Deep-sea hydrothermal vents are amongst the most extreme environments on Earth and represent interesting targets for marine bioprospecting and biodiscovery. The microbial communities in hydrothermal vents are often dominated by chemolithoautotrophs utilizing simple chemical compounds, though the full extent of their heterotrophic abilities is still being explored. In the bioprocessing industry, where degradation of complex organic materials often is a major challenge, new microbial solutions are heavily needed. To meet these needs, we have developed novel in situ incubators and tested if deployment of recalcitrant materials from fish farming and wood-pulping industries introduced changes in the microbial community structure in hot marine hydrothermal sediments. The incubation chambers were deployed in sediments at the Bruse vent site located within the Jan Mayen vent field for 1 year, after which the microbial populations in the chambers were profiled by 16S rRNA Ion Torrent amplicon sequencing. A total of 921 operational taxonomic units (OTUs) were assigned into 74 different phyla where differences in community structure were observed depending on the incubated material, chamber depth below the sea floor and/or temperature. A high fraction of putative heterotrophic microbial lineages related to cultivated members within the Thermotogales were observed. However, considerable fractions of previously uncultivated and novel Thermotogales and Bacteroidetes were also identified. Moreover, several novel lineages (e.g., members within the DPANN superphylum, unidentified archaeal lineages, unclassified Thermoplasmatales and Candidatus division BRC-1 bacterium) of as-yet uncultivated thermophilic archaea and bacteria were identified. Overall, our data illustrate that amendment of hydrothermal vent communities by in situ incubation of biomass induces shifts in community structure toward increased fractions of heterotrophic microorganisms. The technologies utilized here could aid in subsequent metagenomics-based enzyme discovery for diverse industries.

RevDate: 2020-03-10
CmpDate: 2020-03-10

Guo W, Mishra S, Wang C, et al (2019)

Comparative Study of Gut Microbiota in Wild and Captive Giant Pandas (Ailuropoda melanoleuca).

Genes, 10(10):.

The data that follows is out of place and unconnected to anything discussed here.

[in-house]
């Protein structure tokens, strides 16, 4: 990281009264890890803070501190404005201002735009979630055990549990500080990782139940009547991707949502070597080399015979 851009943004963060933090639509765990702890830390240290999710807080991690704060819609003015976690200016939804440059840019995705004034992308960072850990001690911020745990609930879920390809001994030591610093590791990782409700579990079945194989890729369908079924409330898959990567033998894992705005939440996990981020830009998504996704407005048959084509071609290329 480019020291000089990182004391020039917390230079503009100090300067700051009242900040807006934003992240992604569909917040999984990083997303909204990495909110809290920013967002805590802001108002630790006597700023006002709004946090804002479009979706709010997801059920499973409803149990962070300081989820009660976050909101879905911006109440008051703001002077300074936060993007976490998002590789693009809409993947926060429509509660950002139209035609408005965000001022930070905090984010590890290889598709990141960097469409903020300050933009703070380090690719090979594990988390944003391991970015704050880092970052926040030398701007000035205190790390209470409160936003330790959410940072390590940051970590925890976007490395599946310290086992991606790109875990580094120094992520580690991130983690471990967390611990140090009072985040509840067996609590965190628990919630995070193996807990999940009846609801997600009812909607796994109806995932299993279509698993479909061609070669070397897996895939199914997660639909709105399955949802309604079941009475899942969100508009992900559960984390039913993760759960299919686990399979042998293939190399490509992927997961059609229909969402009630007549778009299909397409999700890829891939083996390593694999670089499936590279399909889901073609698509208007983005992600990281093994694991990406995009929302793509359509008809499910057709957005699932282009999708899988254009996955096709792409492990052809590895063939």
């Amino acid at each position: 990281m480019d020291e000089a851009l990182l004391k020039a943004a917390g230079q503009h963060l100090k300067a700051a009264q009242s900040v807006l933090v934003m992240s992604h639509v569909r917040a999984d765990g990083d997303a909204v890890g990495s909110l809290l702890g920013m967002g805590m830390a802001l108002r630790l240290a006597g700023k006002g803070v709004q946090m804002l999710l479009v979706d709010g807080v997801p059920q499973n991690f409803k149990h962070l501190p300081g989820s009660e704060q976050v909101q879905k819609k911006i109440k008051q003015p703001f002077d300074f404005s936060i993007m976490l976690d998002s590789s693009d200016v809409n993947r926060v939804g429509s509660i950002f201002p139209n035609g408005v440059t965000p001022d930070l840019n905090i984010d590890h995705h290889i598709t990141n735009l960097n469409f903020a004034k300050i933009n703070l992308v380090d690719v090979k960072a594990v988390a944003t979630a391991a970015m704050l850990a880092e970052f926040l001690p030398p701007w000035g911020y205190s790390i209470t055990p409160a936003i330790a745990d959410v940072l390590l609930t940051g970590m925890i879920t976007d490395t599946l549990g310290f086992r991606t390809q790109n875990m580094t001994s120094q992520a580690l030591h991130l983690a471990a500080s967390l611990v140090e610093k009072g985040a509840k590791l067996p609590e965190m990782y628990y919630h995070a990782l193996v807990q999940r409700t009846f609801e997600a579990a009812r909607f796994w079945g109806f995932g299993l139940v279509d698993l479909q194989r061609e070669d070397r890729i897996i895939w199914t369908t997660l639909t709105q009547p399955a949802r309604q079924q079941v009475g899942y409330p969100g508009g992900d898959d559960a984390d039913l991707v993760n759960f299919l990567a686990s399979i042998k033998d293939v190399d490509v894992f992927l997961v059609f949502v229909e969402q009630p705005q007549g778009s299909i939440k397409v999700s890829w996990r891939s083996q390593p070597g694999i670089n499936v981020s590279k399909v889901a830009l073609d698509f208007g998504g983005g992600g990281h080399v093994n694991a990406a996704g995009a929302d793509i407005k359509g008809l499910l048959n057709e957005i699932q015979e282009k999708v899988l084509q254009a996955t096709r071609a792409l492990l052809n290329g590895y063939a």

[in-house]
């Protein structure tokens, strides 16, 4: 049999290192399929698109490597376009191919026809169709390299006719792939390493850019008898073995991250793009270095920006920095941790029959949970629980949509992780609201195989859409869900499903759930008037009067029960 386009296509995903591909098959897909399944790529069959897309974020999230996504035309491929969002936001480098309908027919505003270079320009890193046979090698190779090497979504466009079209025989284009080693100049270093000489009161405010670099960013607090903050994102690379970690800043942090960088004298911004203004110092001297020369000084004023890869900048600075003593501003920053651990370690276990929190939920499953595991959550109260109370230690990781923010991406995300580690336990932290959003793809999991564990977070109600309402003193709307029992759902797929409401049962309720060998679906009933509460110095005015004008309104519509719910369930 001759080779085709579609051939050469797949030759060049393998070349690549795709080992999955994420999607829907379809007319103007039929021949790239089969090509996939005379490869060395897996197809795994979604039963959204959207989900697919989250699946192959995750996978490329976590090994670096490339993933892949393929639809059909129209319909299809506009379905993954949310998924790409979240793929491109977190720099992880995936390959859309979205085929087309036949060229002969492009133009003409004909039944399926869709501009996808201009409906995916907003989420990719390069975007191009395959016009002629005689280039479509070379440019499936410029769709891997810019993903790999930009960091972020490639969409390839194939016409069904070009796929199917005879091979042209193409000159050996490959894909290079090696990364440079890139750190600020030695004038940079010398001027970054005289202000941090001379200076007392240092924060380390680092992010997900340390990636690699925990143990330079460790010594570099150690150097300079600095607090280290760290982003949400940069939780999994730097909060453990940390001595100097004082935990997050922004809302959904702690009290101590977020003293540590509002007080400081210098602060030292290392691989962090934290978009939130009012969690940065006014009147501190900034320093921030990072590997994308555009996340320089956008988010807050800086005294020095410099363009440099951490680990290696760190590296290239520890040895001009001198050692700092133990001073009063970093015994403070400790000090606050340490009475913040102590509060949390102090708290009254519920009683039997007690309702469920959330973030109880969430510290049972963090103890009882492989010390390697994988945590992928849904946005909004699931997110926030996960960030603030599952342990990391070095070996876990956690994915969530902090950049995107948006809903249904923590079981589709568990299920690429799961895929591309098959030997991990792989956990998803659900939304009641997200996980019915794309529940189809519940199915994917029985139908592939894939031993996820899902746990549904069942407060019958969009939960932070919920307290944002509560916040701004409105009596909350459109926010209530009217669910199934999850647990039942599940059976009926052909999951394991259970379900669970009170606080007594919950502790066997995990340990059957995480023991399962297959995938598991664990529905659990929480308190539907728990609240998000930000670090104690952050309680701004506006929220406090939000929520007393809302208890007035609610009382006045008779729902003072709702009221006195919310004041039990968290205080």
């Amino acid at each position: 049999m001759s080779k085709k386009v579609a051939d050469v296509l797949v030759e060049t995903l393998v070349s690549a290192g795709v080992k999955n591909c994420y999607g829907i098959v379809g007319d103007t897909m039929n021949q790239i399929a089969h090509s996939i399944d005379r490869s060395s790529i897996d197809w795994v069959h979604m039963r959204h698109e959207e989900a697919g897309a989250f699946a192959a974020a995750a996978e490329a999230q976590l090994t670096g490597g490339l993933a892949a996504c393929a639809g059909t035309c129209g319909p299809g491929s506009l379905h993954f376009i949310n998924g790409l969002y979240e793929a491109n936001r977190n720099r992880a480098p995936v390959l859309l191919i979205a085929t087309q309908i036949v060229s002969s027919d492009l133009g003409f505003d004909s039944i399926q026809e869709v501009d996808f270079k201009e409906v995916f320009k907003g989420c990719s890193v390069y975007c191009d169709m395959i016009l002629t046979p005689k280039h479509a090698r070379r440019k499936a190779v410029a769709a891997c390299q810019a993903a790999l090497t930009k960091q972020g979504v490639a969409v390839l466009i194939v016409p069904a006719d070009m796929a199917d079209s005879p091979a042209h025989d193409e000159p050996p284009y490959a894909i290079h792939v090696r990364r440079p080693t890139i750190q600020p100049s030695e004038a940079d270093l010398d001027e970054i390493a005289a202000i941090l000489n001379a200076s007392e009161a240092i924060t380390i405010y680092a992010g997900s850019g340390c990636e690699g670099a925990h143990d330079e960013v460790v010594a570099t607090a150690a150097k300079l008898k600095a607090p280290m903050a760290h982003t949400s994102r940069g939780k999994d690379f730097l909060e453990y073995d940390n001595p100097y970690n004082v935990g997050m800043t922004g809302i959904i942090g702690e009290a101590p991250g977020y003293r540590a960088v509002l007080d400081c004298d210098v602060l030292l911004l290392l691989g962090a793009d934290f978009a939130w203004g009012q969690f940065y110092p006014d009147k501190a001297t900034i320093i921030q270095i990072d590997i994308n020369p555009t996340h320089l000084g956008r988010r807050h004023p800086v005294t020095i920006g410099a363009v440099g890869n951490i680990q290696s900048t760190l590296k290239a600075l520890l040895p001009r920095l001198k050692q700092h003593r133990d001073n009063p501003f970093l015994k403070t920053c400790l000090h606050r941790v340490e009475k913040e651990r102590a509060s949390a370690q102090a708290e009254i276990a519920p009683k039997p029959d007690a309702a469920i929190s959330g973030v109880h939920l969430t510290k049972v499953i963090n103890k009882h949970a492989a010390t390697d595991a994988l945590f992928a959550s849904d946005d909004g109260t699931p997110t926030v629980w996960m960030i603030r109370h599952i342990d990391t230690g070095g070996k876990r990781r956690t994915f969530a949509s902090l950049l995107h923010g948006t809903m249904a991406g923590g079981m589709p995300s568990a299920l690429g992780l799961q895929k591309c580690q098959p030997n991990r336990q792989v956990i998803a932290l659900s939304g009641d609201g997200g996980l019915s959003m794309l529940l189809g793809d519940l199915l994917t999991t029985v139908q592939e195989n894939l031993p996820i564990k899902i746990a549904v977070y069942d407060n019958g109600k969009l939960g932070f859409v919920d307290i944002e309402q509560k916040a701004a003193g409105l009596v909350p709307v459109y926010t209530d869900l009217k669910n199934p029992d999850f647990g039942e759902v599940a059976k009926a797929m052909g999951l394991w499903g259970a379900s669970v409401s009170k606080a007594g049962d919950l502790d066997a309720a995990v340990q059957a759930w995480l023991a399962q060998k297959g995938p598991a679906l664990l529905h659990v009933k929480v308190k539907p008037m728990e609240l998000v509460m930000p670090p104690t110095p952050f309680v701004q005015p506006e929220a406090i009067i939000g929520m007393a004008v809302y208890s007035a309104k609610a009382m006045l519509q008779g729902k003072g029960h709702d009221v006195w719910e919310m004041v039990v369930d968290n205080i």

Captive breeding has been used as an effective approach to protecting endangered animals but its effect on the gut microbiome and the conservation status of these species is largely unknown. The giant panda is a flagship species for the conservation of wildlife. With integrated efforts including captive breeding, this species has been recently upgraded from "endangered" to "vulnerable" (IUCN 2016). Since a large proportion (21.8%) of their global population is still captive, it is critical to understand how captivity changes the gut microbiome of these pandas and how such alterations to the microbiome might affect their future fitness and potential impact on the ecosystem after release into the wild. Here, we use 16S rRNA (ribosomal RNA) marker gene sequencing and shotgun metagenomics sequencing to demonstrate that the fecal microbiomes differ substantially between wild and captive giant pandas. Fecal microbiome diversity was significantly lower in captive pandas, as was the diversity of functional genes. Additionally, captive pandas have reduced functional potential for cellulose degradation but enriched metabolic pathways for starch metabolism, indicating that they may not adapt to a wild diet after being released into the wild since a major component of their diet in the wild will be bamboo. Most significantly, we observed a significantly higher level of amylase activity but a lower level of cellulase activity in captive giant panda feces than those of wild giant pandas, shown by an in vitro experimental assay. Furthermore, antibiotic resistance genes and virulence factors, as well as heavy metal tolerance genes were enriched in the microbiomes of captive pandas, which raises a great concern of spreading these genes to other wild animals and ecosystems when they are released into a wild environment. Our results clearly show that captivity has altered the giant panda microbiome, which could have unintended negative consequences on their adaptability and the ecosystem during the reintroduction of giant pandas into the wild.